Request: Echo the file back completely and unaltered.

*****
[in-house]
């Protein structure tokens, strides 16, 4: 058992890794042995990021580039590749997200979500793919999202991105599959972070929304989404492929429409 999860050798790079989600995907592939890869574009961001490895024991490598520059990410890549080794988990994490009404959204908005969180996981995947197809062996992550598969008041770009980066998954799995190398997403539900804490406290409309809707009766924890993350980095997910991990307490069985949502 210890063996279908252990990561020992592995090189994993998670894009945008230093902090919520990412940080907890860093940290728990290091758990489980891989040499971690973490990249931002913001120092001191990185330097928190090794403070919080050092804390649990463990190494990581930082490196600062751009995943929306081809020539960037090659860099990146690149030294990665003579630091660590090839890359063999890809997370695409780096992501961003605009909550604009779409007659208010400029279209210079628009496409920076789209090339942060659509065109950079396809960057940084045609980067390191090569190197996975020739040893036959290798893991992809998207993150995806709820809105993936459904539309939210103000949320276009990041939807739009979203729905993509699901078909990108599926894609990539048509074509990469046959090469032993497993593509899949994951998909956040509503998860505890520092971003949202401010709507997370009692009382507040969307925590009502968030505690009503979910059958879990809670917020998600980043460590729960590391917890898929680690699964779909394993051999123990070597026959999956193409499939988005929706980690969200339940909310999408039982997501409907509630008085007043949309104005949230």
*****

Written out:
[in-house]
């Protein structure tokens, strides 16, 4: 058992890794042995990021580039590749997200979500793919999202991105599959972070929304989404492929429409 999860050798790079989600995907592939890869574009961001490895024991490598520059990410890549080794988990994490009404959204908005969180996981995947197809062996992550598969008041770009980066998954799995190398997403539900804490406290409309809707009766924890993350980095997910991990307490069985949502 210890063996279908252990990561020992592995090189994993998670894009945008230093902090919520990412940080907890860093940290728990290091758990489980891989040499971690973490990249931002913001120092001191990185330097928190090794403070919080050092804390649990463990190494990581930082490196600062751009995943929306081809020539960037090659860099990146690149030294990665003579630091660590090839890359063999890809997370695409780096992501961003605009909550604009779409007659208010400029279209210079628009496409920076789209090339942060659509065109950079396809960057940084045609980067390191090569190197996975020739040893036959290798893991992809998207993150995806709820809105993936459904539309939210103000949320276009990041939807739009979203729905993509699901078909990108599926894609990539048509074509990469046959090469032993497993593509899949994951998909956040509503998860505890520092971003949202401010709507997370009692009382507040969307925590009502968030505690009503979910059958879990809670917020998600980043460590729960590391917890898929680690699964779909394993051999123990070597026959999956193409499939988005929706980690969200339940909310999408039982997501409907509630008085007043949309104005949230």